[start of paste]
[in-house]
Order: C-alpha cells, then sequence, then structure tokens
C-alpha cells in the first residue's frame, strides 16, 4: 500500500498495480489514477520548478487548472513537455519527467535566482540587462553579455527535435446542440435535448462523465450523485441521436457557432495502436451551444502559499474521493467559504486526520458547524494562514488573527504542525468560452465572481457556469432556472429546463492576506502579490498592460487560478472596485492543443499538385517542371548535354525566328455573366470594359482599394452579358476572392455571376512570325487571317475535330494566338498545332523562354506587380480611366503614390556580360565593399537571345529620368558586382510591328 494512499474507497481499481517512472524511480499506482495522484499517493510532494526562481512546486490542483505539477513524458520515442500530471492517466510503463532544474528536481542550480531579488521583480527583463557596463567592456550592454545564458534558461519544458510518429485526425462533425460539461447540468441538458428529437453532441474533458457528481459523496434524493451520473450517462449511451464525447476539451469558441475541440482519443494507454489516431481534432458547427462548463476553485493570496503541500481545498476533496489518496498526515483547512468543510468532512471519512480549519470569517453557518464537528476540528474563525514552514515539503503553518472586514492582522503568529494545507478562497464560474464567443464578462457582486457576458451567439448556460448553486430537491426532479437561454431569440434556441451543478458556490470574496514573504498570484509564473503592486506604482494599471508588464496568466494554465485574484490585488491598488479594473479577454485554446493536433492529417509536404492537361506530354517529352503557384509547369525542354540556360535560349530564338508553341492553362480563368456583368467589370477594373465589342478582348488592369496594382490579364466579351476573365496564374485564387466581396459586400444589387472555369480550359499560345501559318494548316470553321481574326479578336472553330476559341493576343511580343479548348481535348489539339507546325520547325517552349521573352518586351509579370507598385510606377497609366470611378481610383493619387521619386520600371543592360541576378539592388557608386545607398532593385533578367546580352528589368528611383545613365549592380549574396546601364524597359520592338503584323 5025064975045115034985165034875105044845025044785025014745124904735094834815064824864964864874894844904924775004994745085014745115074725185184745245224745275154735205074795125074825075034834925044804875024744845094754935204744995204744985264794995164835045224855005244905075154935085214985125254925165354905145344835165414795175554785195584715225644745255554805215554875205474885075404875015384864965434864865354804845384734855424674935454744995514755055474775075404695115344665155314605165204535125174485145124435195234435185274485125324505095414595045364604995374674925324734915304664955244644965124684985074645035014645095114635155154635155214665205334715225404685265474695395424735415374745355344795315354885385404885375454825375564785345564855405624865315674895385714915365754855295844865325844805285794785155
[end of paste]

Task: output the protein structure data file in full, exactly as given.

[in-house]
Order: C-alpha cells, then sequence, then structure tokens
C-alpha cells in the first residue's frame, strides 16, 4: 500500500498495480489514477520548478487548472513537455519527467535566482540587462553579455527535435446542440435535448462523465450523485441521436457557432495502436451551444502559499474521493467559504486526520458547524494562514488573527504542525468560452465572481457556469432556472429546463492576506502579490498592460487560478472596485492543443499538385517542371548535354525566328455573366470594359482599394452579358476572392455571376512570325487571317475535330494566338498545332523562354506587380480611366503614390556580360565593399537571345529620368558586382510591328 494512499474507497481499481517512472524511480499506482495522484499517493510532494526562481512546486490542483505539477513524458520515442500530471492517466510503463532544474528536481542550480531579488521583480527583463557596463567592456550592454545564458534558461519544458510518429485526425462533425460539461447540468441538458428529437453532441474533458457528481459523496434524493451520473450517462449511451464525447476539451469558441475541440482519443494507454489516431481534432458547427462548463476553485493570496503541500481545498476533496489518496498526515483547512468543510468532512471519512480549519470569517453557518464537528476540528474563525514552514515539503503553518472586514492582522503568529494545507478562497464560474464567443464578462457582486457576458451567439448556460448553486430537491426532479437561454431569440434556441451543478458556490470574496514573504498570484509564473503592486506604482494599471508588464496568466494554465485574484490585488491598488479594473479577454485554446493536433492529417509536404492537361506530354517529352503557384509547369525542354540556360535560349530564338508553341492553362480563368456583368467589370477594373465589342478582348488592369496594382490579364466579351476573365496564374485564387466581396459586400444589387472555369480550359499560345501559318494548316470553321481574326479578336472553330476559341493576343511580343479548348481535348489539339507546325520547325517552349521573352518586351509579370507598385510606377497609366470611378481610383493619387521619386520600371543592360541576378539592388557608386545607398532593385533578367546580352528589368528611383545613365549592380549574396546601364524597359520592338503584323 5025064975045115034985165034875105044845025044785025014745124904735094834815064824864964864874894844904924775004994745085014745115074725185184745245224745275154735205074795125074825075034834925044804875024744845094754935204744995204744985264794995164835045224855005244905075154935085214985125254925165354905145344835165414795175554785195584715225644745255554805215554875205474885075404875015384864965434864865354804845384734855424674935454744995514755055474775075404695115344665155314605165204535125174485145124435195234435185274485125324505095414595045364604995374674925324734915304664955244644965124684985074645035014645095114635155154635155214665205334715225404685265474695395424735415374745355344795315354885385404885375454825375564785345564855405624865315674895385714915365754855295844865325844805285794785155